Education about healthy eating and nutrition can play an important role in helping people make informed choices about the foods they eat, which can have a positive impact on their overall health. Studies have shown that interventions that provide education about nutrition and healthy eating can lead to improvements in diet quality, weight management, and other health outcomes. For example, research has shown that providing nutrition education to children and families can lead to improved dietary intake and weight management, while providing education to adults can lead to improvements in blood pressure, cholesterol levels, and other cardiovascular risk factors.
However, it is also important to consider that dietary education alone may not be sufficient for changing eating habits, other factors such as access to healthy food, lifestyle, physical activity, culture, and societal influences also affect the eating habits and other health outcomes.
The preliminary results of a University of Cincinnati clinical research study aimed at improving diet quality and lowering cardiovascular risk are promising. The Supermarket and Web-Based Intervention Targeting Nutrition (SuperWIN) study was a randomized, controlled trial that promotes a heart-healthy diet through nutrition counseling provided by a registered dietitian at one of each participant’s home grocery stores.
The findings of SuperWIN highlight the positive impact retail dietitians can have on people attempting to make healthy choices, as well as the unique role of the grocery store in simplifying those choices to impact health.Taylor Newman
The trial is the result of a partnership between the university, UC Health, Cincinnati Children’s Hospital Medical Center and Kroger Health, the health care division of the Kroger Co. The research was published in the journal Nature Medicine.
“The additional health benefits demonstrated by dietitian consultations in the SuperWIN study continue to reiterate the importance of access to nutrition consultations by licensed dietitians,” said Sarah Couch, Ph.D., in the Department of Rehabilitation, Exercise, and Nutrition Sciences at the UC College of Allied Health Sciences and co-primary investigator of SuperWIN.
The study results show that:
- Individualized educational tours conducted in-store by a supermarket-based dietitian continuously improve dietary quality.
- Education and training on online shopping, home delivery, and nutrition apps improves dietary quality even more.
- Using thoughtful designs and the retail store’s physical and technological infrastructure, clinical trials can be carried out with exceptional quality, even in community-based populations.
“The retail industry, including supermarkets and grocery stores, has long had enormous potential to expand the reach of traditional health care systems into communities, offering access, convenience, and a customer-centric approach,” said Dylan Steen, MD, director of Clinical Trials and Population Health Research in the Division of Cardiovascular Health and Disease at the University of California, College of Medicine, and a UC Health cardiologist.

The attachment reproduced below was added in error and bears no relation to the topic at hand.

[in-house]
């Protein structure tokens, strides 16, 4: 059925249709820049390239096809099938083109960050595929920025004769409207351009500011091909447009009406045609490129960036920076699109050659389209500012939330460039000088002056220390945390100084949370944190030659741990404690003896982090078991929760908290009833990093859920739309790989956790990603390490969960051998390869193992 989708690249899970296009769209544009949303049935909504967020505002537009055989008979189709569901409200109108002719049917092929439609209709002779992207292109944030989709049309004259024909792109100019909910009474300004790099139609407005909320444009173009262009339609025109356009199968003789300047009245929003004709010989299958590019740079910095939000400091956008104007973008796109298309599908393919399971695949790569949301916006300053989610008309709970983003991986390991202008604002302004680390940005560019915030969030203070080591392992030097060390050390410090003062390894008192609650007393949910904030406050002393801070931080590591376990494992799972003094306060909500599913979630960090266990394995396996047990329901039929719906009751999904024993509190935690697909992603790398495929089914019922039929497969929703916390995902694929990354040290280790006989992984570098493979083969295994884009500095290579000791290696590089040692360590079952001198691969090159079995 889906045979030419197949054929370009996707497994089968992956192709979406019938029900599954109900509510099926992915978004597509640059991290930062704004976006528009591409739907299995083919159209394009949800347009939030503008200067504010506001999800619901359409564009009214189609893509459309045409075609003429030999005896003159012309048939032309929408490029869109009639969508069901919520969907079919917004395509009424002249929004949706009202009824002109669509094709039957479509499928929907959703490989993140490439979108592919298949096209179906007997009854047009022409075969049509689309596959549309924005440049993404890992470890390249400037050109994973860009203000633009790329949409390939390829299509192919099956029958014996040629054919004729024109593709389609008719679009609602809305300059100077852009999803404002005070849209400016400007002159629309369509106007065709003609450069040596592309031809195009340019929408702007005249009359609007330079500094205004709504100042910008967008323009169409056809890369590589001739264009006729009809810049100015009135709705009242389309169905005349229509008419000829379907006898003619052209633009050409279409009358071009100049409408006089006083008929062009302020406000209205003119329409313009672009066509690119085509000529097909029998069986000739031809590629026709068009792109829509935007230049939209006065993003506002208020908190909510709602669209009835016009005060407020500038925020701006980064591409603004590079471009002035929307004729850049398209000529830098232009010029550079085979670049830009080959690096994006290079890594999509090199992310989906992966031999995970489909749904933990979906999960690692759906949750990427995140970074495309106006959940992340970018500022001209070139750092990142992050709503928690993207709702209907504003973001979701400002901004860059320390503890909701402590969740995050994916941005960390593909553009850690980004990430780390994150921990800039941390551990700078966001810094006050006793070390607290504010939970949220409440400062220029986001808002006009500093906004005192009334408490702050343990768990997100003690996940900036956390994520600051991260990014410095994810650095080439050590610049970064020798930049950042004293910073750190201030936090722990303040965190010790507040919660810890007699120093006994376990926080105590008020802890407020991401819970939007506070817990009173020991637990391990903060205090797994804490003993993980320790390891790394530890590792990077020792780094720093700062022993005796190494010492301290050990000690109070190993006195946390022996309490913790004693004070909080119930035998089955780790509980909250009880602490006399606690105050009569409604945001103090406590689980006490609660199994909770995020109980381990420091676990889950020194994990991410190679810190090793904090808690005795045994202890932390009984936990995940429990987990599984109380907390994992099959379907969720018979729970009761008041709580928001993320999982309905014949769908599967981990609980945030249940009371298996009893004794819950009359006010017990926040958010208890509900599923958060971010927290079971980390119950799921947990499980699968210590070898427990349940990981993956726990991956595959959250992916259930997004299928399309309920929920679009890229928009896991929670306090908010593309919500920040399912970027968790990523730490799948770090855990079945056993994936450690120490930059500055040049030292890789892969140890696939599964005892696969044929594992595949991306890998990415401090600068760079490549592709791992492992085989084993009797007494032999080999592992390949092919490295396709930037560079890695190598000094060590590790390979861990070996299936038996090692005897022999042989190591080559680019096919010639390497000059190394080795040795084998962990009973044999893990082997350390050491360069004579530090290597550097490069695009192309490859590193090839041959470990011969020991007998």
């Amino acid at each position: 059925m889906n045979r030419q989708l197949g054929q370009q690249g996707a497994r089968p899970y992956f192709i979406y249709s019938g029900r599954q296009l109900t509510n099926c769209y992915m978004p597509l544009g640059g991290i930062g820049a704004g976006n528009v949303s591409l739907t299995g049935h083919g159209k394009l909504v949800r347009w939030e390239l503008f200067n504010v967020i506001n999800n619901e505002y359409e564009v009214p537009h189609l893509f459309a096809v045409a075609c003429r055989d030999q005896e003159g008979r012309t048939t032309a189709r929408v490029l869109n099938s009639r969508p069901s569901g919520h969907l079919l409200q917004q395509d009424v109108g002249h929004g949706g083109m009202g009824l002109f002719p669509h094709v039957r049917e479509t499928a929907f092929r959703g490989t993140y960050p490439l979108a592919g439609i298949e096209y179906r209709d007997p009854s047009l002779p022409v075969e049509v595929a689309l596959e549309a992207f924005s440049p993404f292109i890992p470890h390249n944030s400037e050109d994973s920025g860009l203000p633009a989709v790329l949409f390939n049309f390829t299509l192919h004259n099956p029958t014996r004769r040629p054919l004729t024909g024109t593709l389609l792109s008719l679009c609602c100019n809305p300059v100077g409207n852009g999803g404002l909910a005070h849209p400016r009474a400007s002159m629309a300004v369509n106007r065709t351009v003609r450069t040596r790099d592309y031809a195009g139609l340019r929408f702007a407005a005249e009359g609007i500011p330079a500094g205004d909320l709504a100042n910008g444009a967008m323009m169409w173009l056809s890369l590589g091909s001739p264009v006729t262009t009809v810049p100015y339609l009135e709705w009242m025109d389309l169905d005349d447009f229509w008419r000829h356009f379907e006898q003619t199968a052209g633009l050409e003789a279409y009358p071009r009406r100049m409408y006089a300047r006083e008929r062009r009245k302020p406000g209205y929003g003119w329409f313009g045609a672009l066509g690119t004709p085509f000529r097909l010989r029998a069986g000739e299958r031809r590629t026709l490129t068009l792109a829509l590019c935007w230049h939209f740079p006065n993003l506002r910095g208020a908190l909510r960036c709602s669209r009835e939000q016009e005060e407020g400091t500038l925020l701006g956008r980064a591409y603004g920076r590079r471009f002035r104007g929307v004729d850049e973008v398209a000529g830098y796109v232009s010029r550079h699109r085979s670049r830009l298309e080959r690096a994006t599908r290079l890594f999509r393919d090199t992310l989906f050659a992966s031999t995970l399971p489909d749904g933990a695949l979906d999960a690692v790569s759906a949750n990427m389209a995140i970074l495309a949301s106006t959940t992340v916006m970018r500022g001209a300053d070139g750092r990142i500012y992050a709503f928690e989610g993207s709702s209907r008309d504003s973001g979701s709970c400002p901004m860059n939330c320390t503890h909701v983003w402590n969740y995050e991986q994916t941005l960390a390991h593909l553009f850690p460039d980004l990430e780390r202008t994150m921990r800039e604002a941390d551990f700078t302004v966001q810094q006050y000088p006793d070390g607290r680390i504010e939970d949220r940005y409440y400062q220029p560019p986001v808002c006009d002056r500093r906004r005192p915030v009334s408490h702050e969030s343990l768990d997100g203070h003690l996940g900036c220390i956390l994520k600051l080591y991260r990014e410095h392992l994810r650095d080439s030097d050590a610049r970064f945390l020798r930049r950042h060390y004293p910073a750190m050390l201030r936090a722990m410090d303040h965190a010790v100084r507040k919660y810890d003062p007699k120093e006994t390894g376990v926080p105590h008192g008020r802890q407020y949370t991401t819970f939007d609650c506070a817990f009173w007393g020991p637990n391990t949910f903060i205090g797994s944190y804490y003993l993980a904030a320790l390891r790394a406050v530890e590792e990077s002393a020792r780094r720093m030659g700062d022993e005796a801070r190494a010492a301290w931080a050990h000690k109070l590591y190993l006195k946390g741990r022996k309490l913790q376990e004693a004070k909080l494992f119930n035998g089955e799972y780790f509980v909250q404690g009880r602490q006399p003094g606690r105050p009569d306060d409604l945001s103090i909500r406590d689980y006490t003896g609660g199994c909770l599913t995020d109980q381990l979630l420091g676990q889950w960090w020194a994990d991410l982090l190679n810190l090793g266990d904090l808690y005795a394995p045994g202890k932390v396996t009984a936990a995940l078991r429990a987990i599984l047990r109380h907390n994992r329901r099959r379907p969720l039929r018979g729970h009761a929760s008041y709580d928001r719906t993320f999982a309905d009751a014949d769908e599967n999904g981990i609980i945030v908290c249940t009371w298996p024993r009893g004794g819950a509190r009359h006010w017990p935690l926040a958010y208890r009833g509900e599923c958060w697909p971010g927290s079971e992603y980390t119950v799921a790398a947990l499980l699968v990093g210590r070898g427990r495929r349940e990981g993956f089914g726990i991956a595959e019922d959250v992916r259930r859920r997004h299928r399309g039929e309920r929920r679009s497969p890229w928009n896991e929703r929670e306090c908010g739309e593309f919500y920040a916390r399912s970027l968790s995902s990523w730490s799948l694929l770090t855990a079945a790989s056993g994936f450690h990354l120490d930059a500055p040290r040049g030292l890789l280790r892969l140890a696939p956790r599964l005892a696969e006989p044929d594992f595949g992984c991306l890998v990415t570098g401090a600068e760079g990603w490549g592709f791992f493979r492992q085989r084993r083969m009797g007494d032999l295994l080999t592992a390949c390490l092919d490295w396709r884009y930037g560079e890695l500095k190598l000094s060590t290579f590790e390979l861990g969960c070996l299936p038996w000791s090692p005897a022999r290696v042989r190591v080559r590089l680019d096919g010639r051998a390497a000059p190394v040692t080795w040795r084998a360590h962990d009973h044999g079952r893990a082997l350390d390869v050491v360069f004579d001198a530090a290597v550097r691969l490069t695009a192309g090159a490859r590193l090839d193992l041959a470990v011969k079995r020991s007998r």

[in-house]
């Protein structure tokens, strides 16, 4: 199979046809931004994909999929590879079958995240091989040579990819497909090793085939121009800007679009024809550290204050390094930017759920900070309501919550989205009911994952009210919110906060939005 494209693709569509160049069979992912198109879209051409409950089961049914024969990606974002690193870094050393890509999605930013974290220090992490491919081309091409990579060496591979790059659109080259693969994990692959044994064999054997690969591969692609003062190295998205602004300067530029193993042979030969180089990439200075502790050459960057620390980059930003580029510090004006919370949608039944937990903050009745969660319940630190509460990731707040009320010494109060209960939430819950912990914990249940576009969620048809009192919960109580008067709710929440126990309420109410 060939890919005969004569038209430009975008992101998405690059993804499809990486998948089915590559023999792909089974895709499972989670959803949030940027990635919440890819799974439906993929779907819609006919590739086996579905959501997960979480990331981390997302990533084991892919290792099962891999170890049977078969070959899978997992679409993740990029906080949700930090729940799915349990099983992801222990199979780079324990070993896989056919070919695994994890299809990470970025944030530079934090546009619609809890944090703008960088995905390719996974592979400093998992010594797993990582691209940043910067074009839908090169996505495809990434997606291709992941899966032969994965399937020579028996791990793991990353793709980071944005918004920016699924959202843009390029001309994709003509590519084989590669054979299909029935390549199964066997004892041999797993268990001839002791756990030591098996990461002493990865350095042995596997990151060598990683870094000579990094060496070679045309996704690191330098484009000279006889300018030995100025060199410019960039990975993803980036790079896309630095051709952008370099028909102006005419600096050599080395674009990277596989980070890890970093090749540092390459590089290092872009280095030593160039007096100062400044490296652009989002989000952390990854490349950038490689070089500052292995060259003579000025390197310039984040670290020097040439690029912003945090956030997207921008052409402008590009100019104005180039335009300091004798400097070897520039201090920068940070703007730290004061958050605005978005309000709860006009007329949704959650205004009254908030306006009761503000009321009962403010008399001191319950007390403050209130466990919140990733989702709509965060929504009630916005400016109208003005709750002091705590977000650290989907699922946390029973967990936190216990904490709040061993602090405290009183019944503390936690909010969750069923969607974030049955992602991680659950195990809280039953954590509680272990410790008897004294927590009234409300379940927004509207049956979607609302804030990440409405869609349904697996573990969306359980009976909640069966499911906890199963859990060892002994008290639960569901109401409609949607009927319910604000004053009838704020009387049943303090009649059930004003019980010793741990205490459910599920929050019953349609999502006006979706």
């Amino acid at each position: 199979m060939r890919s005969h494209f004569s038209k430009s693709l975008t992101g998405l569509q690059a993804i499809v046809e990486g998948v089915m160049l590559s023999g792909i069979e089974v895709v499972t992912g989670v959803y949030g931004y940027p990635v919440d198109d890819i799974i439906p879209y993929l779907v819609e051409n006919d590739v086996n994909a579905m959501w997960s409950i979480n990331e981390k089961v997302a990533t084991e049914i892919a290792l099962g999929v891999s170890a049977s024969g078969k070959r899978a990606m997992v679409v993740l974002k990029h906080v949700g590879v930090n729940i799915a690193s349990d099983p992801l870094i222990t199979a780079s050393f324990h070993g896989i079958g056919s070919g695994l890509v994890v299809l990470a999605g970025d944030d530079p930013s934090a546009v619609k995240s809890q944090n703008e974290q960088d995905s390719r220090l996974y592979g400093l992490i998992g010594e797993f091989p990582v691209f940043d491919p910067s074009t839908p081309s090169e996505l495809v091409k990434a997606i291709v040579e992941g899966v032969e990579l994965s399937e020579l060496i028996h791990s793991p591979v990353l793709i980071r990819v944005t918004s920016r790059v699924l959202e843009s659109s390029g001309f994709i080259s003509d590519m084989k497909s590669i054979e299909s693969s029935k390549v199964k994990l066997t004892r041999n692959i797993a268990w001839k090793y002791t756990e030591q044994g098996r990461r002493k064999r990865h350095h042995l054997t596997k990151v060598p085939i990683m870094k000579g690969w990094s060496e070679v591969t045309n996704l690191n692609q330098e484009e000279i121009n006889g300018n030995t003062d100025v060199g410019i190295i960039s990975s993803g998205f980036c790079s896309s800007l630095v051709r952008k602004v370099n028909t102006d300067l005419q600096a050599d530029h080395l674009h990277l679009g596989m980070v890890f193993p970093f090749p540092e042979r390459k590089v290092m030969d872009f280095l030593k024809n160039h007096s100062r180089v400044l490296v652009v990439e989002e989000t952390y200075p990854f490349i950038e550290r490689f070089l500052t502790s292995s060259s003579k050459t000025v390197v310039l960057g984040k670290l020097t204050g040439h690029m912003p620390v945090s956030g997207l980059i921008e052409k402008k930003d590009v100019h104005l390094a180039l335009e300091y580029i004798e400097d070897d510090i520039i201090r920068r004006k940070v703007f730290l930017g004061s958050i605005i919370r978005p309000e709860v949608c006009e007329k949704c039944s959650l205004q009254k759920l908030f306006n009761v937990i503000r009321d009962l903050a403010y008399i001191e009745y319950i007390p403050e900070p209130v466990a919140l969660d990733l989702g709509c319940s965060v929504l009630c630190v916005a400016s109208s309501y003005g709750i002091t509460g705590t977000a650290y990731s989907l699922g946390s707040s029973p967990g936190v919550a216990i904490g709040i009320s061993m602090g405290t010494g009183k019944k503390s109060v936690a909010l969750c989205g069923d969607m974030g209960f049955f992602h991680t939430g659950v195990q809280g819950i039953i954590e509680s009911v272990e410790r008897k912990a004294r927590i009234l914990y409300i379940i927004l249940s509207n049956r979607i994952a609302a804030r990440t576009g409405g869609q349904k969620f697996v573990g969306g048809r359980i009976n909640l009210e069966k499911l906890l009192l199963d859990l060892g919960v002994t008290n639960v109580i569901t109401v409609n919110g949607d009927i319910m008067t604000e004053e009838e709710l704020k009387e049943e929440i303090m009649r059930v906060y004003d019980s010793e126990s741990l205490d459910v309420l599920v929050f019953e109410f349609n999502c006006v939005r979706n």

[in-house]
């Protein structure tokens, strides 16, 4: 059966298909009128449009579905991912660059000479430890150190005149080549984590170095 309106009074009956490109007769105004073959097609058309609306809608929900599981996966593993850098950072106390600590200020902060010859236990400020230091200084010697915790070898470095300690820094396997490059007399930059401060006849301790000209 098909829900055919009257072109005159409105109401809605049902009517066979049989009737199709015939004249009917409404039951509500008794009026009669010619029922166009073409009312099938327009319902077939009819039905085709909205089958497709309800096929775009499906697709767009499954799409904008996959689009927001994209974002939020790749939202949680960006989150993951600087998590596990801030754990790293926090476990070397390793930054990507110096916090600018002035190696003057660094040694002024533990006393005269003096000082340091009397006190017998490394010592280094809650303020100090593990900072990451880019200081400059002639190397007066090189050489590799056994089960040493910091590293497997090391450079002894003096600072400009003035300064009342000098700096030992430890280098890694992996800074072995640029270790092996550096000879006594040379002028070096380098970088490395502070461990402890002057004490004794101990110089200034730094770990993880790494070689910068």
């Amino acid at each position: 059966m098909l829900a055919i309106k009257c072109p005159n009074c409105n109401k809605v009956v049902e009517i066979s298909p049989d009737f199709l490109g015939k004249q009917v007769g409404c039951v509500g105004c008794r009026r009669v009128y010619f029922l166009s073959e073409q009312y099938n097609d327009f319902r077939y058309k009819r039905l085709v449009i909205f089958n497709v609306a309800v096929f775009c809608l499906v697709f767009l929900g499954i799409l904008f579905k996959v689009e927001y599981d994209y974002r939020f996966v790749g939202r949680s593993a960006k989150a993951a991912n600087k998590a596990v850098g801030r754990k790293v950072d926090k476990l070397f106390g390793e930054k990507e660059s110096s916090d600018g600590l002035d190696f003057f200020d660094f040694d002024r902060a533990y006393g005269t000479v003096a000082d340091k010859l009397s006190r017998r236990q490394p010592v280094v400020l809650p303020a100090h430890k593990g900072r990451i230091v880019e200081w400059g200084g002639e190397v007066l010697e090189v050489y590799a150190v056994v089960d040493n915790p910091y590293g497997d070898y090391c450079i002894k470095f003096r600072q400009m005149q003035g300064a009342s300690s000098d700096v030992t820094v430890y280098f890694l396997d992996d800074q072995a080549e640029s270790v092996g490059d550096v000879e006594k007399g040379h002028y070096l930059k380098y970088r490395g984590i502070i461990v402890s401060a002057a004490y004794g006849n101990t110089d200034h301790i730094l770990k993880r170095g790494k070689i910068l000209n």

“This industry may also serve as the ideal environment to deliver dietary education interventions for problems like the massive, unaddressed issues of poor dietary quality and rising obesity,” Steen adds. “SuperWIN is the first clinical trial to be completed in a gold-standard manner, thanks to a collaboration between a diverse academic group of investigators and a large supermarket chain.”
The SuperWIN study is the result of a partnership, years in the making, to study novel interventions to improve food purchase and dietary intake quality. Results of the study showed improved adherence to the Dietary Approaches to Stop Hypertension, or DASH, diet. The study participants included 247 UC Health primary care patients with at least one of three cardiovascular risk factors – obesity, hypertension and/or high cholesterol. All study visits were conducted within Kroger supermarkets.
Participants first saw a Kroger Health dietitian for medical nutrition therapy. Patients who qualified for the study were then randomly assigned to one of three study groups. The study’s findings revealed that, on average, participants in the group who met with a Kroger Health dietitian for an on-site individualized education and shopping practice session increased their adherence to a DASH diet more than the control group.
Cincinnati Children’s oversaw data management, statistical analysis, and study results interpretation, as well as the overall study’s design, interactive web-based reports for participants to review purchases and food intake, and modeling.
Dietary intake interviews were conducted with participants prior to the study, as well as three and six months later at the Cincinnati Children’s Schubert Research Clinic. The information gleaned from the interviews was used to estimate participants’ usual food and nutrition intake and, ultimately, to determine whether or not these measures changed by the end of the study.
“The findings of SuperWIN highlight the positive impact retail dietitians can have on people attempting to make healthy choices, as well as the unique role of the grocery store in simplifying those choices to impact health,” said Taylor Newman, PhD, director of nutrition at Kroger Health. “The University of Cincinnati and Kroger Health collaboration is laying the groundwork to change the way people approach grocery shopping with a focus on health.”